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General hospital presentations of non-fatal hanging over a 28-year period: case–control study

  • Keith Hawton (a1), Helen Bergen (a1), Deborah Casey (a1) and Sue Simkin (a1)

Suicide by hanging and self-strangulation (‘hanging’) has become more common. We studied people who presented to hospital during a 28-year study period after using these methods for non-fatal self-harm. Hanging increased greatly in frequency during this time. The male:female ratio was nearly 3:1. Females were distinguished from males by far higher rates of psychiatric care, personality disorder and previous self-harm. Compared with matched individuals who presented with non-fatal self-poisoning, more of those who used hanging had high suicidal intent, fewer used alcohol in association with the act, and more subsequently died by suicide. They represent an important subgroup of those who self-harm, who require especially careful assessment and follow-up.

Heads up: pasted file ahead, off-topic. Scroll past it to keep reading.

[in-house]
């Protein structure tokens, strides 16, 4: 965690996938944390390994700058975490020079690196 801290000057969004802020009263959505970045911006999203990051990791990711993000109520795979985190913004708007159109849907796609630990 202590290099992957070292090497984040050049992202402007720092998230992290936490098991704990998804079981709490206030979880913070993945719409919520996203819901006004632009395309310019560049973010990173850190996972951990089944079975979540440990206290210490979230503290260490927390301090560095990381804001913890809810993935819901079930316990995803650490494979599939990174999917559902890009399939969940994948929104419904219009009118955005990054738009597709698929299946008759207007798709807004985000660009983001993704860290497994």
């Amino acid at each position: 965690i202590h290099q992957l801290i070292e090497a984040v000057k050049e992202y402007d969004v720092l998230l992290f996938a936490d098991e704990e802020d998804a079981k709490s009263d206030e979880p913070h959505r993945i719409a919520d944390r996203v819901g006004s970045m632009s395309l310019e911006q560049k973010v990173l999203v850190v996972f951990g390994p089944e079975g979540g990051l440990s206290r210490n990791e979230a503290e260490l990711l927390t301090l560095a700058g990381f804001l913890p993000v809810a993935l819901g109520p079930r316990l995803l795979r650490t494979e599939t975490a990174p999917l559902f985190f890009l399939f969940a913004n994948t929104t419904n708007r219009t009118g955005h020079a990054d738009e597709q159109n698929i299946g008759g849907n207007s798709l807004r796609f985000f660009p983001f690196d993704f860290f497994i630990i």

Corresponding author
Professor Keith Hawton, Centre for Suicide Research, University Department of Psychiatry, Warneford Hospital, Oxford OX3 7JX, UK. Email:
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The British Journal of Psychiatry
  • ISSN: 0007-1250
  • EISSN: 1472-1465
  • URL: /core/journals/the-british-journal-of-psychiatry
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General hospital presentations of non-fatal hanging over a 28-year period: case–control study

  • Keith Hawton (a1), Helen Bergen (a1), Deborah Casey (a1) and Sue Simkin (a1)
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